Picking up US 2 once again, I stopped in at Hero’s Welcome on North Hero island for one of their great sandwiches. The place was hopping for a Monday lunch (I would have thought), but everyone was respectful and maintained distancing with masks on. I opted for “The Laker” sandwich, which had turkey, roast beef and a little of everything on it, plus a homemade ginger snap cookie. The picnic tables across the street were spaced out comfortably and I had a nice lunch looking out at the lake.

Lunch stop at Hero's Welcome

Lunch stop at Hero's Welcome

Sawing-lady-in-half-trick…

After following US 2 through the islands to I-89 on the mainland, I proceeded through Burlington and down the lake, crossing at Crown Point to New York once again. The five lighthouses I bagged from this strech are “do-overs”, as they were among the first  lighthouses I visited for the Lighthouse Tour back in April of 2017 (covered in this blog post). They had now “expired” as it has been over three years since I saw them, so I had to re-visit them all within my shifted timeframe.

Burlington Breakwater Light South, Burlington VT

Burlington Breakwater Light South

Burlington Breakwater Light North, Burlington VT

Burlington Breakwater Light North

Colchester Reef Lighthouse, Shelburne VT

Colchester Reef Lighthouse, Shelburne VT

Crown Point Lighthouse, Crown Point NY

Crown Point Lighthouse

Barber's Point Lighthouse, Westport NY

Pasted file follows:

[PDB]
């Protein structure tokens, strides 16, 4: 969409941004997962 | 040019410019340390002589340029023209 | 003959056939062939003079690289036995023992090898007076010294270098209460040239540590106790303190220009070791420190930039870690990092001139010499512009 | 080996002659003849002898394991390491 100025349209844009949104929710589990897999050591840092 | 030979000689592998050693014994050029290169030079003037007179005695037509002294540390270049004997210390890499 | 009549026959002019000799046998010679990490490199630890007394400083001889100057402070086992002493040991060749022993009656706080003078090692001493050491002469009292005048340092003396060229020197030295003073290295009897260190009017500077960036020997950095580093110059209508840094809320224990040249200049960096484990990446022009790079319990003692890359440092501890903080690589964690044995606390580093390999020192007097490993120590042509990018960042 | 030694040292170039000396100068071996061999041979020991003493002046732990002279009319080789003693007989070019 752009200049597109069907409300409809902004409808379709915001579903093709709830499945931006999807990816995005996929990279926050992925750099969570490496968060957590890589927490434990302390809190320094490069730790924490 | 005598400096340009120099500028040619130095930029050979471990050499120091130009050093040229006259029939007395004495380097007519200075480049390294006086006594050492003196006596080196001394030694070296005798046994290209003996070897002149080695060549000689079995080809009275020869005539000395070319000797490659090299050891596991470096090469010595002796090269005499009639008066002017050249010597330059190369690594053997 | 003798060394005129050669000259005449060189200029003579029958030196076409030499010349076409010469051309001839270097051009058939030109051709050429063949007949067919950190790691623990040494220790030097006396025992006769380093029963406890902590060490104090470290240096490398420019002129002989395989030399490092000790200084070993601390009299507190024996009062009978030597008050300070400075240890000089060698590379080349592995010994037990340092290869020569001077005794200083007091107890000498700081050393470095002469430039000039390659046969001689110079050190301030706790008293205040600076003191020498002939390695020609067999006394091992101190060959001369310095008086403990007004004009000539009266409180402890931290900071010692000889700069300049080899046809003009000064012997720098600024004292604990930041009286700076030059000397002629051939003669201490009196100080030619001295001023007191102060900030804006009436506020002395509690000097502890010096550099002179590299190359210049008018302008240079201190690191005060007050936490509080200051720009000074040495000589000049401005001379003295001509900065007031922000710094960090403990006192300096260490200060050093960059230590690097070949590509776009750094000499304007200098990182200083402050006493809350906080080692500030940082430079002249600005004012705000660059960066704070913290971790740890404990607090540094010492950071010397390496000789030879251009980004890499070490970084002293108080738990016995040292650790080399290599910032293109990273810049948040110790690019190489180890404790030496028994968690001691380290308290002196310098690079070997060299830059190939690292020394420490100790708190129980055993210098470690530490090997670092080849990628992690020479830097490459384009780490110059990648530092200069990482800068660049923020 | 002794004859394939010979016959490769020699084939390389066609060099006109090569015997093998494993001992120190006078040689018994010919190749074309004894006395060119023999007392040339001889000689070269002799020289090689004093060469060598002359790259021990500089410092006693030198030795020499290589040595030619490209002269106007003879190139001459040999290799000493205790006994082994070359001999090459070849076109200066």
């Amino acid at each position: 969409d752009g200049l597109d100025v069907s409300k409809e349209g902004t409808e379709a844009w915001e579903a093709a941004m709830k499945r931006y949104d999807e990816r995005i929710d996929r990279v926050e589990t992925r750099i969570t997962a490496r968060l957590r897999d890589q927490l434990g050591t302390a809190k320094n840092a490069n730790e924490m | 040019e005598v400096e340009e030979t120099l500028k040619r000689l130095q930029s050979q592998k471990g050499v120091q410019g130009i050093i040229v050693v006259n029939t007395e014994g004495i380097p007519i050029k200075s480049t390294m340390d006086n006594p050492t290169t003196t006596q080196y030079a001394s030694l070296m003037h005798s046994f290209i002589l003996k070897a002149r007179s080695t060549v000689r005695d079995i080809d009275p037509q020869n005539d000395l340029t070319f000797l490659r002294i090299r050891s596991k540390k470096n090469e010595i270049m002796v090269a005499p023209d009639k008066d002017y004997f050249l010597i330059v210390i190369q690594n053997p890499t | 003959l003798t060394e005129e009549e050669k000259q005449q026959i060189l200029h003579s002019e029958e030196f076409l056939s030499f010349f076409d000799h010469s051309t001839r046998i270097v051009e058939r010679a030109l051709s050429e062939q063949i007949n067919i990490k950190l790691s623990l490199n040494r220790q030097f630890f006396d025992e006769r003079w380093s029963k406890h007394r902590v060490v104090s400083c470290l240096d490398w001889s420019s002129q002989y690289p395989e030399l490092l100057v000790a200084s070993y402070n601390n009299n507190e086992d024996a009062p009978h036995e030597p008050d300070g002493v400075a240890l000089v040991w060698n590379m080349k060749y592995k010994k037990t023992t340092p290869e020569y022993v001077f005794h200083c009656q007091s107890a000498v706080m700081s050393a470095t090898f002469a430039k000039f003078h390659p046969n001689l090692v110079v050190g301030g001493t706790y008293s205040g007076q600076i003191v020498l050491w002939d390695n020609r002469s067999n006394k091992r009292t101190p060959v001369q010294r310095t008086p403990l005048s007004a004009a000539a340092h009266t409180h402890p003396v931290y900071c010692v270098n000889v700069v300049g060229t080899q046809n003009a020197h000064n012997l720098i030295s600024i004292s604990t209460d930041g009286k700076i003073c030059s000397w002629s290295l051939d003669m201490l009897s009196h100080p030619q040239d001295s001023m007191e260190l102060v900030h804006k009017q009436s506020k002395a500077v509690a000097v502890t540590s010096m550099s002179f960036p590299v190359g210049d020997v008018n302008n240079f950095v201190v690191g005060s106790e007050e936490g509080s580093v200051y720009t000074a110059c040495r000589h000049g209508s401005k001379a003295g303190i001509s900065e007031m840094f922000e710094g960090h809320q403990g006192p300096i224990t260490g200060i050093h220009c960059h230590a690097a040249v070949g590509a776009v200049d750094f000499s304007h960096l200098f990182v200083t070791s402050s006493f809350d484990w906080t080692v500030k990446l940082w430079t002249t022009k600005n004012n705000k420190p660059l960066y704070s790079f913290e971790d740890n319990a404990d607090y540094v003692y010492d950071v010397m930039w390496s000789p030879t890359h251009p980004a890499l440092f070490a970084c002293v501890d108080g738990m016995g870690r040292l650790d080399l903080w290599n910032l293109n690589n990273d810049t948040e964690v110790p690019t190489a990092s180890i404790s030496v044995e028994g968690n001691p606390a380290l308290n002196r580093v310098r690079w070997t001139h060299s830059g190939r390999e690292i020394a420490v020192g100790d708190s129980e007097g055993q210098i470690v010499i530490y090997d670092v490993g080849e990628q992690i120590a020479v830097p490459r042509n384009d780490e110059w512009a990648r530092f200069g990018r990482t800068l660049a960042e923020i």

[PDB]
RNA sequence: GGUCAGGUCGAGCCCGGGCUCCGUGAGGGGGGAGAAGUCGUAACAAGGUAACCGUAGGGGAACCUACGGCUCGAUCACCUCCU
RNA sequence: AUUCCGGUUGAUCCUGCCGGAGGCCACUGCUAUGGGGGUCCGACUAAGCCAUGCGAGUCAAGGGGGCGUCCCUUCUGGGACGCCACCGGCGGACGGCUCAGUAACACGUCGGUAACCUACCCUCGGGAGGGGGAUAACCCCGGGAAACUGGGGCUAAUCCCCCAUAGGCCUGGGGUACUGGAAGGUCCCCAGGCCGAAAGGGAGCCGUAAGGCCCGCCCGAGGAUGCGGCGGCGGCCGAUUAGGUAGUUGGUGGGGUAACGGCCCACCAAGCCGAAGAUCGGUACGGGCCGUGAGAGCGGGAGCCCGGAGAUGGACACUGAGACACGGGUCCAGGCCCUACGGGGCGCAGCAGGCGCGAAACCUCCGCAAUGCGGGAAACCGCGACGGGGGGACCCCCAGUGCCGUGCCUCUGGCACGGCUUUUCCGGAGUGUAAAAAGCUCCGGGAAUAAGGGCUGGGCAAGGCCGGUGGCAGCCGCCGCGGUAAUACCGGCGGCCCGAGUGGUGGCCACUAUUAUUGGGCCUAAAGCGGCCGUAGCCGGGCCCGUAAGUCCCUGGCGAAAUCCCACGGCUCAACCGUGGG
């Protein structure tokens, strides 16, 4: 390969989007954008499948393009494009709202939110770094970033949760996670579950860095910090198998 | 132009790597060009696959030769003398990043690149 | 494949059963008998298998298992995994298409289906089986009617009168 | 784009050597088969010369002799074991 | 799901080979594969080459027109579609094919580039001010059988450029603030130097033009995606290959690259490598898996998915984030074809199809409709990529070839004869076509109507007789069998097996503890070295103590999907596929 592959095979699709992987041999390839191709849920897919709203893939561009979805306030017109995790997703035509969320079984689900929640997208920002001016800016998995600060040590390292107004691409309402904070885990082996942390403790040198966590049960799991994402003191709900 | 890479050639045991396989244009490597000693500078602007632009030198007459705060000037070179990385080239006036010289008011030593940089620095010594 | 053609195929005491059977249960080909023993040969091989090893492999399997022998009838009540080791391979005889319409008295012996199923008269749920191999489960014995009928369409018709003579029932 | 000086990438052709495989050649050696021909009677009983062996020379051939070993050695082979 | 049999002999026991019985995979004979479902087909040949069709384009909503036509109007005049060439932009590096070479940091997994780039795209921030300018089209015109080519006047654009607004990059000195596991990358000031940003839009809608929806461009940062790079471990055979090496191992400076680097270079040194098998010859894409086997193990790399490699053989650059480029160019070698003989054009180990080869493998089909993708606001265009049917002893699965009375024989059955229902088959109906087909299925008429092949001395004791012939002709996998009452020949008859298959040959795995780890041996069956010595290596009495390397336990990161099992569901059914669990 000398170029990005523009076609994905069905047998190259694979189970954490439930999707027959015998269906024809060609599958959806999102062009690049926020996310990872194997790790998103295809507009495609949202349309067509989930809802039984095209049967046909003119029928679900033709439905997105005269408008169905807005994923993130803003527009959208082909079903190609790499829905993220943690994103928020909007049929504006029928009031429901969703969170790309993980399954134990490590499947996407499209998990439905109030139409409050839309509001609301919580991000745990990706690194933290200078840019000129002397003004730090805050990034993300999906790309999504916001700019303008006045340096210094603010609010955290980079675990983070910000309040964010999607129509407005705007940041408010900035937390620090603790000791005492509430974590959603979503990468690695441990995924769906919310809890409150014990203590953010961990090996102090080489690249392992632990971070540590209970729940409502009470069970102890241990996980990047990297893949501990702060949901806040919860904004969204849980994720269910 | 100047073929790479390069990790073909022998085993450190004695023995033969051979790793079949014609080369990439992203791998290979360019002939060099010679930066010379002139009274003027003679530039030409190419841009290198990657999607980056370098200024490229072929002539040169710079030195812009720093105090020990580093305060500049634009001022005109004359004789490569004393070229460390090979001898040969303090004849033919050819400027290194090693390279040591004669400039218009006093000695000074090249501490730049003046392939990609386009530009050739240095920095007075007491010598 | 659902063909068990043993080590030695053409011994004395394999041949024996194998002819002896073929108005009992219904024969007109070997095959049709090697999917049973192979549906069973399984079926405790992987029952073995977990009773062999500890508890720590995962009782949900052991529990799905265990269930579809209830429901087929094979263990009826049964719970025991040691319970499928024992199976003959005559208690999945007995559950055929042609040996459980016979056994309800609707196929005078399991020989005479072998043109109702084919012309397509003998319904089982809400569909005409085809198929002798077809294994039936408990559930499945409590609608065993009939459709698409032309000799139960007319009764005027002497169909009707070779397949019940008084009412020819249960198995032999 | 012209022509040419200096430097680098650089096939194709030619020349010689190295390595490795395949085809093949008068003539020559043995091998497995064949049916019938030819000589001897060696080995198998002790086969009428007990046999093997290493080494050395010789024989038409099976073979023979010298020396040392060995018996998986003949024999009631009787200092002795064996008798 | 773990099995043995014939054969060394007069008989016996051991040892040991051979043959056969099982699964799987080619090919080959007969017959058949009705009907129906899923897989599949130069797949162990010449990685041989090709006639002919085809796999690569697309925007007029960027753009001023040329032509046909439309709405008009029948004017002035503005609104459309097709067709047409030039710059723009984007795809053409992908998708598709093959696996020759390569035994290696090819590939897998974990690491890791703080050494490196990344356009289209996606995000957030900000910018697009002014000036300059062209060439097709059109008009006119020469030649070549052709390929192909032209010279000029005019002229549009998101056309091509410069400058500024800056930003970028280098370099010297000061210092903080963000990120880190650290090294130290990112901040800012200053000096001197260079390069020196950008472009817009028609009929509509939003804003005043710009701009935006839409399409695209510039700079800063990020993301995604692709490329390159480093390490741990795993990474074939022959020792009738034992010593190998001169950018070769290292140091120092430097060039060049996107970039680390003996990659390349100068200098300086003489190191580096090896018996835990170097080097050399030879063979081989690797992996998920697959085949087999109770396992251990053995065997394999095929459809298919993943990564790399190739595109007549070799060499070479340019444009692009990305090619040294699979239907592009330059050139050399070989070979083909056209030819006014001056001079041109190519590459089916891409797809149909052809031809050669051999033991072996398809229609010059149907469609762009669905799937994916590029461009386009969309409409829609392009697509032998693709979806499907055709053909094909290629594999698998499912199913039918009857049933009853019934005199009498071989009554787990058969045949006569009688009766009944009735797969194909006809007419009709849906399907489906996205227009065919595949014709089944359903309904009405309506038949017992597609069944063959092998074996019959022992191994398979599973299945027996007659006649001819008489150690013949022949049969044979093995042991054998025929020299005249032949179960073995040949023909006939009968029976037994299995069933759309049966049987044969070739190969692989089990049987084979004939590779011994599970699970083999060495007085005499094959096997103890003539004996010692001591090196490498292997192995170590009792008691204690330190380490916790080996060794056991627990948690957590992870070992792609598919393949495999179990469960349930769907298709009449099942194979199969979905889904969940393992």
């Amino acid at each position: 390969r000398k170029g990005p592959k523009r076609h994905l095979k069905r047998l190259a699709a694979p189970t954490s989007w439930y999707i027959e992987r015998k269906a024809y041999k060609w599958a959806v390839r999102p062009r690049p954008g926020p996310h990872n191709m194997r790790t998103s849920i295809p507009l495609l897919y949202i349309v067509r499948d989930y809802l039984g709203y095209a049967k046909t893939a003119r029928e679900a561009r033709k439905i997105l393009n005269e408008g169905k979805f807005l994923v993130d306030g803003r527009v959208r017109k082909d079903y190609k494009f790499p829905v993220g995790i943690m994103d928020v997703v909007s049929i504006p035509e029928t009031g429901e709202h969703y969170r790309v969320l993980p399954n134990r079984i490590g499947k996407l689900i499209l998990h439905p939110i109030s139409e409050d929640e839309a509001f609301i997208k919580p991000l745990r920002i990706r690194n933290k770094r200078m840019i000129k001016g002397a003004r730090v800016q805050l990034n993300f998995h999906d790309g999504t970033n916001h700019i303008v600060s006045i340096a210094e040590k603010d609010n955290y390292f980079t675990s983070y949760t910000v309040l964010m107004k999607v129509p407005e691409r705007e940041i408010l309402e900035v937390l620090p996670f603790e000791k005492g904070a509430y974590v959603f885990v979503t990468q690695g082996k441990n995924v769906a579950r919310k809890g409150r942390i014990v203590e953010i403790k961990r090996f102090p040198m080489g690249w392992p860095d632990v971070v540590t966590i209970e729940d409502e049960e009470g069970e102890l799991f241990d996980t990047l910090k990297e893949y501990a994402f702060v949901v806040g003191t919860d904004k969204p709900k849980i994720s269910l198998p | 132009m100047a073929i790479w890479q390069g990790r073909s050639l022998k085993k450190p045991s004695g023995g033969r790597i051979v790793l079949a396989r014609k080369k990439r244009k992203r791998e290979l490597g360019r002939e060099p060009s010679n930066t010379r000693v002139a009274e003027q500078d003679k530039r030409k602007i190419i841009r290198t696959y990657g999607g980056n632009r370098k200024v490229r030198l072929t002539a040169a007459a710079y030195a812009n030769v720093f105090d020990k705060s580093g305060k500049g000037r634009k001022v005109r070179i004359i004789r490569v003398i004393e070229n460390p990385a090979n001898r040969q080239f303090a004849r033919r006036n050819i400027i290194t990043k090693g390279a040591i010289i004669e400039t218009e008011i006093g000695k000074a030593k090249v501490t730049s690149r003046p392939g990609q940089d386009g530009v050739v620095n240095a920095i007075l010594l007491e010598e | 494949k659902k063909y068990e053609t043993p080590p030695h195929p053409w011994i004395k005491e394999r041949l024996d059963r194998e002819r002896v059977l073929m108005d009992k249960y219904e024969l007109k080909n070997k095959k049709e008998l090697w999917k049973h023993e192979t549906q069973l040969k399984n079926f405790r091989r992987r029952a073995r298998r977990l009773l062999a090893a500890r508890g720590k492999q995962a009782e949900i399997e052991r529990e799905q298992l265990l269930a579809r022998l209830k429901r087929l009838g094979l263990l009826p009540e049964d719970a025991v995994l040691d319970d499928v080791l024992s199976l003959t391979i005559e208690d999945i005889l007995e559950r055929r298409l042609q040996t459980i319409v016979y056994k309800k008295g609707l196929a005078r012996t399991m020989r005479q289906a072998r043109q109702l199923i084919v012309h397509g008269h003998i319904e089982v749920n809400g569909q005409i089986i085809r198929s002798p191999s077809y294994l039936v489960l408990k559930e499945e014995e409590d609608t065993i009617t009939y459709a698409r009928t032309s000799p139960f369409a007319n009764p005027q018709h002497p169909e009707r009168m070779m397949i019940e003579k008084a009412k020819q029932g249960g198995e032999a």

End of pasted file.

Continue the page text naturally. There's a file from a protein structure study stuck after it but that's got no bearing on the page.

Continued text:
Barber’s Point Lighthouse, Westport NY

Weather had been threatening most of the day, but had kept to a light spittle of rain which picked up somewhat once east of Lake Champlain. As always US 7 was frustratingly slow going south out of Burlington.

There was one lighthouse along this stretch that I hadn’t attempted in 2017. Leaving US 7 through the village of Charlotte, I enjoyed some unexpectedly nice curves out along Thomas Point Road, with hopes to view Split Rock Lighthouse across the lake. Unfortunately, there is heavy foliage and private property of a summer camp community, blocking all water views. So no lighthouse, but I enjoyed the curves back out to the main roads to continue to my crossing at Crown Point.

The Crown Point campground gates were locked, so I had to park the bike and walk in about a quarter mile to get the photo. Finally, after the short run up to Westport for Barber’s Point Lighthouse, I could now head for home!

Sticking to the interstates now, I flew down I-87 on cruise control to pick up I-90 once again. Skies became more and more threatening, finally opening up as I ascended into the Berkshires over the MA state line. We’re talking torrential downpours – yellows and orange/red on the Storm Radar app. I was snug and watertight in my Gore-tex once zipped up, though my inner layers were still damp (and felt a bit chilly) from earlier water ablutions in the heat . The downpours continued off and on until I was past Worcester, when clearer skies prevailed.

I pulled into my garage just past 21:00, only late twilight for this time of year, plum knackered out, but satisfied with a successful little journey. A couple more day rides should help me wrap up the Lighthouse Tour within the next few weeks. It is interesting to learn the backgrounds of these historic structures of marine commerce and industry, and to compare/contrast the freshwater and ocean sites. I’d particularly enjoyed the ride through Buffalo’s waterfront, plus gaining seeing new landscapes along the Great Lakes seaway, filling in details for a few more “fogged out” sectors of my mental world map.

Click here for more photos from this ride

map of todays ride
Trip Stats

Total Mileage: ~1459
Riding Hours: ~32
Lighthouses Documented: 37